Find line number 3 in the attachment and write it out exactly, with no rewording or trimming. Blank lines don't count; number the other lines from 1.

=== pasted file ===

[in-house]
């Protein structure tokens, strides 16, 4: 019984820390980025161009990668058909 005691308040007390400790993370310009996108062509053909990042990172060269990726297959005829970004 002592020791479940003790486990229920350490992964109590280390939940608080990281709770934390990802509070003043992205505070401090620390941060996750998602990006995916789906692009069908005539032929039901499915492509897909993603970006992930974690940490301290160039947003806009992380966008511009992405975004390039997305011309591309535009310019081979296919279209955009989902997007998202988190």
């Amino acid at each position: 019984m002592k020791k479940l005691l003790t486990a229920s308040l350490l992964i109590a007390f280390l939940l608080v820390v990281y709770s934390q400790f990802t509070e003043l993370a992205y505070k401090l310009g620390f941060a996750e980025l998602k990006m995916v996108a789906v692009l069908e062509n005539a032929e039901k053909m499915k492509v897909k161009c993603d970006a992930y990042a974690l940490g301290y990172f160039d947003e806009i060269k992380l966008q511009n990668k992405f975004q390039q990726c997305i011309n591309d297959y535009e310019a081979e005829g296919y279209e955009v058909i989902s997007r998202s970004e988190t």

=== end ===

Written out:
């Amino acid at each position: 019984m002592k020791k479940l005691l003790t486990a229920s308040l350490l992964i109590a007390f280390l939940l608080v820390v990281y709770s934390q400790f990802t509070e003043l993370a992205y505070k401090l310009g620390f941060a996750e980025l998602k990006m995916v996108a789906v692009l069908e062509n005539a032929e039901k053909m499915k492509v897909k161009c993603d970006a992930y990042a974690l940490g301290y990172f160039d947003e806009i060269k992380l966008q511009n990668k992405f975004q390039q990726c997305i011309n591309d297959y535009e310019a081979e005829g296919y279209e955009v058909i989902s997007r998202s970004e988190t």